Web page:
Trump’s Southern Wall Is Going To Cost Us Virginia Jobs, Company Profits, and Corporate Tax Income
The President has issued his veto of the Congressional resolution to block his use of an emergency declaration that will allow him to divert approximately one-third of the Military Construction Appropriation (MCA) for 2019 to build his wall on the southern border, a wall that a majority of Americans and their representatives in Congress do not want to build. The impact that this will have on Virginia is not well-understood, I fear.
Virginia is one of the three top states in the country for receiving Defense spending, according to a report released by the Defense Department Office of Economic Adjustment. Of the $407B in total contract and payroll spending, California received the most at $49B, followed by Virginia at $46.2B and Texas at $37.7B. Virginia’s share of that spending represented 8.9 percent of the state GDP.
At the county level, the three top counties receiving DoD contracts (excluding payrolls and benefits) were Fairfax County, VA, at $13.7B, Tarrant County, Texas, with $13B, and San Diego County, California, with $9.2B. For companies in Fairfax County alone to be earning almost $14B a year in DoD contracts is a significant economic impact to the entire state. It drives high income employment that produces individual income taxes and property taxes as well as consumer spending and it drives corporate income and property taxes that benefit the county schools as well as the state as a whole.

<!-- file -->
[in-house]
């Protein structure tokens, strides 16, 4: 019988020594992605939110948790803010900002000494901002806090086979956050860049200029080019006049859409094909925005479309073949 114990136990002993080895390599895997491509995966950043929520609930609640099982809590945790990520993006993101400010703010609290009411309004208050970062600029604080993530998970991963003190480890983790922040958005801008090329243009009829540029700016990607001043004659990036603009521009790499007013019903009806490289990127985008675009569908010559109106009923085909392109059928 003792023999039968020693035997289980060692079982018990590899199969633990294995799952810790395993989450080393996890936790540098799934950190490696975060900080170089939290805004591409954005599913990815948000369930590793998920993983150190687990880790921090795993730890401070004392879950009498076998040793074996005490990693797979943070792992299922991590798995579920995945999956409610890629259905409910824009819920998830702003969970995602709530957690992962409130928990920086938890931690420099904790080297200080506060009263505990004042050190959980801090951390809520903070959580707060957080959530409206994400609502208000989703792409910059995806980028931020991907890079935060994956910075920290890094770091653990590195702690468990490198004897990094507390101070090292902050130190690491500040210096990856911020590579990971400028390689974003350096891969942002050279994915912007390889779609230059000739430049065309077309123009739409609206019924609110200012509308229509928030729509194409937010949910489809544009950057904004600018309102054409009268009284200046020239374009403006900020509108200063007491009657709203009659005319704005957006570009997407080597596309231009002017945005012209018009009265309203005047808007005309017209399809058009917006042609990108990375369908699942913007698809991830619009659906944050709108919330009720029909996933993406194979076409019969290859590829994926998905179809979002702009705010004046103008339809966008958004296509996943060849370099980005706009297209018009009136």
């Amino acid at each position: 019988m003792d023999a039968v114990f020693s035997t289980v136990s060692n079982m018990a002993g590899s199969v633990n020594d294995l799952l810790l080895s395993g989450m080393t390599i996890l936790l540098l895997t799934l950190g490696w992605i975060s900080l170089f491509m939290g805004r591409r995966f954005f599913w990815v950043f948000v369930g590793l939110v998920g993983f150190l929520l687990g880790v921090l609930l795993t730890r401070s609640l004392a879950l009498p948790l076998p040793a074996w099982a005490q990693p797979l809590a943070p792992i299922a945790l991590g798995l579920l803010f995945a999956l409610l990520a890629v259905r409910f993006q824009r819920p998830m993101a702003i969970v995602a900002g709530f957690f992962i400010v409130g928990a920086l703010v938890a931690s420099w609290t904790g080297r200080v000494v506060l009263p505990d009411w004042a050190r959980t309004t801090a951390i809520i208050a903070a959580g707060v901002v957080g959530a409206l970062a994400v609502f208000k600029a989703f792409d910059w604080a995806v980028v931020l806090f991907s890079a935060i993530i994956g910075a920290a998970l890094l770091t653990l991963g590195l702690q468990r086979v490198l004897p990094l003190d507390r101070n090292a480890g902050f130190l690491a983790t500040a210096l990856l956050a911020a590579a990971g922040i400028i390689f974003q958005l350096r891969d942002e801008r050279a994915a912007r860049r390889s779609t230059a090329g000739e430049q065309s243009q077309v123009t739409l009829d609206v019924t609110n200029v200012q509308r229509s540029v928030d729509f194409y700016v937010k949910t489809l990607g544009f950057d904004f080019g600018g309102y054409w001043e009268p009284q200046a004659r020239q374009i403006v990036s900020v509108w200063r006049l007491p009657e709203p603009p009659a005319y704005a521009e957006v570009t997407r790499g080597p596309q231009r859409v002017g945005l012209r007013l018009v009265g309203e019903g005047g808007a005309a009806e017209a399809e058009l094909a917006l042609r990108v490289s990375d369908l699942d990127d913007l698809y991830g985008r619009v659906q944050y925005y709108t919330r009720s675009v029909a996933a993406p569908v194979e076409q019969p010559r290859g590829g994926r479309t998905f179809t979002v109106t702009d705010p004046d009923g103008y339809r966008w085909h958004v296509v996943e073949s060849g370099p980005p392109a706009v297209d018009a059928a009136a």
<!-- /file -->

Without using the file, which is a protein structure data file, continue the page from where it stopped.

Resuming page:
So now Donald Trump is going to divert a large portion of that Defense spending to Texas, Arizona, New Mexico, and California. The construction contracts will be awarded and administered by contracting agencies located there who have little contact with or knowledge of Virginia companies, most likely the Army Corps of Engineer district offices.
We don’t really know the extend of the damage to Virginia companies since, despite Trumps’ claims to the contrary, construction has not yet begun on the southern border wall. But we can safely assume that diverting $6.3B to the southern border will not be a good thing for Virginia business. Jobs in Virginia will be at risk, company profits will shrink, and the impact on Virginia tax revenues will be significant. All this for a wall that homeland security experts tell us will not have any significant effect on illegal immigration, which has been declining steadily since 1992.